Related: 5 Tips for Installing an HVAC System

Infestations— Many investors overlook this step because it is not as easily identifiable as the others. This is an issue with properties that are in wooded areas, but it occurs in many residential neighborhoods as well. Infestations can be dormant at the time of inspection, but once demo is underway it can pose serious problems. Infestations can be: mice, rats, raccoon, squirrels, scorpions, bees, roaches, mites, termites, and many others. These hidden critters can be a pain to get rid of but most of all the damage done by these varmints can affect the other main systems of the property. Things to look for when doing the inspection for infestations are: dirt tubes around the base of the property for termites, shredded pieces of paper or droppings in cabinets for mice and rats. Nut shells or borrows in the attic for squirrels and raccoon. With scorpions a different approach is needed; if you are in areas where scorpions are prevalent you will need to carry a black light with you during the inspection. This light make scorpions more visible in dark areas where scorpions like to hide.

If you are overlooking critters you are making a huge mistake, many critters will chew on wires, beams, and remove insulation. If you are faced with this problem call an exterminator immediately to handle the situation. As innocent as they may seem in the wild, if they get inside a property they can cause thousands of dollars in damage. Are you missing this during your property inspection? If so, beware!

Do you think I hit all the essential elements for a property inspection? Do you have more? Let’s discuss in the comments…

About Author

Marcus Maloney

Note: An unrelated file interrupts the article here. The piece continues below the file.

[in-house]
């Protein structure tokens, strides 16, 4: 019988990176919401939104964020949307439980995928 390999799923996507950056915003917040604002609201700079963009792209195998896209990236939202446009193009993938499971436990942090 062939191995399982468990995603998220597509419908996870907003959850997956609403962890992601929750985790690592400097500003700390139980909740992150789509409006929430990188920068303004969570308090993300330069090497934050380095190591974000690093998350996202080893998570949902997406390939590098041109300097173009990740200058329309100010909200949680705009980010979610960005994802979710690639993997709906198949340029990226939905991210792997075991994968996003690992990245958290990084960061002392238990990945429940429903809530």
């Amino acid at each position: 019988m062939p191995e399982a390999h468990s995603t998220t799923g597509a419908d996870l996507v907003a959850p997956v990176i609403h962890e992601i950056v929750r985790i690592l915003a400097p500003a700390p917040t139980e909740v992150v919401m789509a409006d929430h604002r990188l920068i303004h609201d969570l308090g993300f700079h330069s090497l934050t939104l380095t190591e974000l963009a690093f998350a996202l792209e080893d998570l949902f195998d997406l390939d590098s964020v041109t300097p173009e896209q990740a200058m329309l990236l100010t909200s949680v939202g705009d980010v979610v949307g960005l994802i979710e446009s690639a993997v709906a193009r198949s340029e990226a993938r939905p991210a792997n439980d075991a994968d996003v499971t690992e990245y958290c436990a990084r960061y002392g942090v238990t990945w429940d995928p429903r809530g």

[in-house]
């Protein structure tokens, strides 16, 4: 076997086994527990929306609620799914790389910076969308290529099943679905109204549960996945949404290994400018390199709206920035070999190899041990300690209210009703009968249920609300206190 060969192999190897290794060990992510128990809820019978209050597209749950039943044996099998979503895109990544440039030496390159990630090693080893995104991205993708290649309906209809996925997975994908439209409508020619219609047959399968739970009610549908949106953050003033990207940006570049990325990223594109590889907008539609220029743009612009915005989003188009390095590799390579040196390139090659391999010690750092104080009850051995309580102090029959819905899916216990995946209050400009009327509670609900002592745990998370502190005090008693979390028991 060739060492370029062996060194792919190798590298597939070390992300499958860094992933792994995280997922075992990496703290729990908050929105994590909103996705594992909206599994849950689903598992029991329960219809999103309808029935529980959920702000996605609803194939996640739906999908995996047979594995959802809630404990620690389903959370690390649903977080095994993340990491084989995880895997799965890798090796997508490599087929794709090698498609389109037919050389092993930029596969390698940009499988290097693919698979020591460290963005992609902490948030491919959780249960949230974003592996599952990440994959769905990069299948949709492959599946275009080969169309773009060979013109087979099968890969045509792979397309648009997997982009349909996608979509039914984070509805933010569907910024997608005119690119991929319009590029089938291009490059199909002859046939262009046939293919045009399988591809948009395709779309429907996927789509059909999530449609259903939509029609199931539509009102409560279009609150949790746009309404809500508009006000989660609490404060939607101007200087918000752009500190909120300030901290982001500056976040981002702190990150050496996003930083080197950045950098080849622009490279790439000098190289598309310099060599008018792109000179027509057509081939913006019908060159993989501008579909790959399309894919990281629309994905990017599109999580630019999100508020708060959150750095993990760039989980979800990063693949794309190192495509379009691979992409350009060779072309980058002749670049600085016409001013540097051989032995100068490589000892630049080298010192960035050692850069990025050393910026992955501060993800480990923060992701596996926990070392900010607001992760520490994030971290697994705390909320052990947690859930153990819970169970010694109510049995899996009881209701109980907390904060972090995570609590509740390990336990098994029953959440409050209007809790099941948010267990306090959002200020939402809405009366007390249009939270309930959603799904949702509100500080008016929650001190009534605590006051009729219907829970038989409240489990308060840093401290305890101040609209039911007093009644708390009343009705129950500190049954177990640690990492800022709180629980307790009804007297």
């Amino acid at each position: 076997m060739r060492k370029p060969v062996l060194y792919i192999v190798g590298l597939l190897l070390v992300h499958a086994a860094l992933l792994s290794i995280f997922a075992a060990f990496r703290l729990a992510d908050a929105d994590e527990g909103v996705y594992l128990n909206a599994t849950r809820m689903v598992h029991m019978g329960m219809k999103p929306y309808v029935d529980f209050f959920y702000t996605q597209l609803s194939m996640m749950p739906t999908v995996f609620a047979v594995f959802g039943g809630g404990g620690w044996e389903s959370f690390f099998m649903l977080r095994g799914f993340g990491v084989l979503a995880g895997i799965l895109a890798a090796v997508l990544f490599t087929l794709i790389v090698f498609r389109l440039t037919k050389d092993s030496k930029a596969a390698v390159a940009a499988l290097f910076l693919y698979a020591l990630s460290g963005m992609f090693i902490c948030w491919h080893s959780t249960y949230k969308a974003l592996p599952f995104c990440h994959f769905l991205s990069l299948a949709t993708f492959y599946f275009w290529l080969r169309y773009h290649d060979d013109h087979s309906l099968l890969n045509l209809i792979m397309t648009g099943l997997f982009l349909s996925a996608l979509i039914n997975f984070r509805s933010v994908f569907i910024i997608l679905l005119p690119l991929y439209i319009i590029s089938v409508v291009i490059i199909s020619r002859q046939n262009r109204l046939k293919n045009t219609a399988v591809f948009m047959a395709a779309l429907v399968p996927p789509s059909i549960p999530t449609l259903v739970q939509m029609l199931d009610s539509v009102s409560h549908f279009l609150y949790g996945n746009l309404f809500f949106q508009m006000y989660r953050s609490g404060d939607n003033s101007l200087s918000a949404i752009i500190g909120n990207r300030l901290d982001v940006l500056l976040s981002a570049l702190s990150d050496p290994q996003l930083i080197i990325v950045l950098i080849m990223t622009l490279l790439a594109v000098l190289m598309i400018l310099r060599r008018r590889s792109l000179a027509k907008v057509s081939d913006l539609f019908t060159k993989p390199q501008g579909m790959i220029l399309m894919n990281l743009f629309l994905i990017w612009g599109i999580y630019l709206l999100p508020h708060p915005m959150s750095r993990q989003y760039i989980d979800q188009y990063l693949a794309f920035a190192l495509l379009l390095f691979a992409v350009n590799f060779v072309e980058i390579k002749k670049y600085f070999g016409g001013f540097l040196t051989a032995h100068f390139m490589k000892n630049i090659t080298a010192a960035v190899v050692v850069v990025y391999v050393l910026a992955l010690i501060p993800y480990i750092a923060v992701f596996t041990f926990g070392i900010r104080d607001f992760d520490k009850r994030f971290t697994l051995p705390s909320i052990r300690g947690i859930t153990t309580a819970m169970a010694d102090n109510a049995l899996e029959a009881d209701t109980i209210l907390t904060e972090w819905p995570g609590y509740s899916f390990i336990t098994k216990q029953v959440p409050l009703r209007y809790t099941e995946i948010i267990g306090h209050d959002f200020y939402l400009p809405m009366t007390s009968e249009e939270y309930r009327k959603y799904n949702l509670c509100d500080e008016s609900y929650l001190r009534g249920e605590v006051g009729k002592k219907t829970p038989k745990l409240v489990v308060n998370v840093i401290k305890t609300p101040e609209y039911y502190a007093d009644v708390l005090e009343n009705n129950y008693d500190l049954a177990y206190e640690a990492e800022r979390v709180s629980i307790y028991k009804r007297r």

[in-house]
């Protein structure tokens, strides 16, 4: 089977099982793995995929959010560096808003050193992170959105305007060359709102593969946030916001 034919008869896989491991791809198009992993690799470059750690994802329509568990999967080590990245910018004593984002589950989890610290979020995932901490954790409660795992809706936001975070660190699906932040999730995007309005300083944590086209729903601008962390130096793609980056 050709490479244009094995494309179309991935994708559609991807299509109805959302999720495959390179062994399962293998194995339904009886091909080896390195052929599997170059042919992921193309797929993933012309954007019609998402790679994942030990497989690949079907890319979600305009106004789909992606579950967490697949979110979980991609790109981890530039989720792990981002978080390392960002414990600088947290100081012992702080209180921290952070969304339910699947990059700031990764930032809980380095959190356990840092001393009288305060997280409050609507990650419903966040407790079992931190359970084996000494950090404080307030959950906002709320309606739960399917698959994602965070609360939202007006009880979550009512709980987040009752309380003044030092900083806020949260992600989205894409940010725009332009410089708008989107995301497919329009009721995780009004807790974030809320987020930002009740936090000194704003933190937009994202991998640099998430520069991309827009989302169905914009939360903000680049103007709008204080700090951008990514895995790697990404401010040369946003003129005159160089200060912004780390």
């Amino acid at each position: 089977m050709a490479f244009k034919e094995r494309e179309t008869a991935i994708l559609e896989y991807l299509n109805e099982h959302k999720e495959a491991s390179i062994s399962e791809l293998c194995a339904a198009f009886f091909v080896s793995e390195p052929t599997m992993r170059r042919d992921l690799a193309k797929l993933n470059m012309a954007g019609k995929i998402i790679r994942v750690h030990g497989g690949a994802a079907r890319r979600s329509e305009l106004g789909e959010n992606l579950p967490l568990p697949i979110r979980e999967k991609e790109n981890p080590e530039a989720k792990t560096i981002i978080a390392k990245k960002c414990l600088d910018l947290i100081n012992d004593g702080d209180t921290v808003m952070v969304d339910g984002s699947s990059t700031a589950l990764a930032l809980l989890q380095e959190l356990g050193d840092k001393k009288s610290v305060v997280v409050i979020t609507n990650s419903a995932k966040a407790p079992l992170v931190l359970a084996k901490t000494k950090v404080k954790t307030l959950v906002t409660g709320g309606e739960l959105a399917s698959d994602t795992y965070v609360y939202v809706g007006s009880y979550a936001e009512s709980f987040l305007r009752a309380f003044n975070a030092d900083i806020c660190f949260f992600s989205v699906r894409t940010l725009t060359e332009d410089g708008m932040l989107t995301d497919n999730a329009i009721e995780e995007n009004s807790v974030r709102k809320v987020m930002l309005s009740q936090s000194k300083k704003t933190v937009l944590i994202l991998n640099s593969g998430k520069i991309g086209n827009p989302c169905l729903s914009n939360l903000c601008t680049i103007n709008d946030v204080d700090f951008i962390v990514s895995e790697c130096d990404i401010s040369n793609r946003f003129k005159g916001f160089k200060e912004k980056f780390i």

Marcus Maloney is a value investor and portfolio holder of residential and commercial units. He has completed over $3.3 million in wholesale transactions. Currently, Marcus is a licensed agent who wholesales virtually in multiple states while building his investment portfolio. He has also converted some of his deals into cash-flowing rentals. Marcus holds seven rentals, two of which are commercial units. He’s even purchased a school, which was converted into a daycare center. His overall goal is to turn what is a marginal profit into a significant equity position. He leverages the equity by using the BRRRR (buy, rehab, rent, refinance, repeat) strategy to increase his portfolio without any money out-of-pocket. Marcus has been featured in numerous podcast such as the Louisville Gal Podcast, The Best Deal Ever Podcast, The Flipping Junkie, and many others. He contributes content regularly to his YouTube channel and blog.


  1. I remember as a first time investor. I was involved in a friends house in Montclair CA. I didn’t quite understand what I was doing. I wholesaled the house, with a double closing. The reason the house took so long to close (2 months) was during the inspection period the inspector found a significant amount of termite damage in 1 area of the garage. This almost killed the deal. Lucky for us it was around the time right before the bubble burst in the California area so real estate was super hot at the time. There are several things that can kill your deal and that is certainly 1 of them. A damaged foundation was another that scared me. This is also a deal killer. With roof, plumbing, electrical etc… at times i welcomed those types of issues, they serve as a negociating tool when fixing and flipping deals.

    Great Article!

    • Gerald,

      The reason I wrote this article is because I was doing a quick remodel on a acquisition for a rental property, and once we got into the reno it was infested with termites. It killed my budget and it would have been worse if not for the contractor being like a brother to me. He did a lot of the labor at a reduced cost. Now, I look for infestations of any kind. I have dealt with a family of raccoons, rats, possums, squirrels, wasp, you name it I have probably dealt with it in some way.

  2. Hi Gerald,

    In my area, and I’m sure most others, electrical considerations focus on FPE Stab-Loc panels. Sure, there is still some knob and tube out there, but Stab-Loc was pretty prevalent through the 70’s, and I understand even the 1980’s (although I seem to see less in 1980’s homes than the earlier ones). Different opinions out there on the urgency to replace so I won’t go into that, but certainly they are a good point to bring up in negotiation.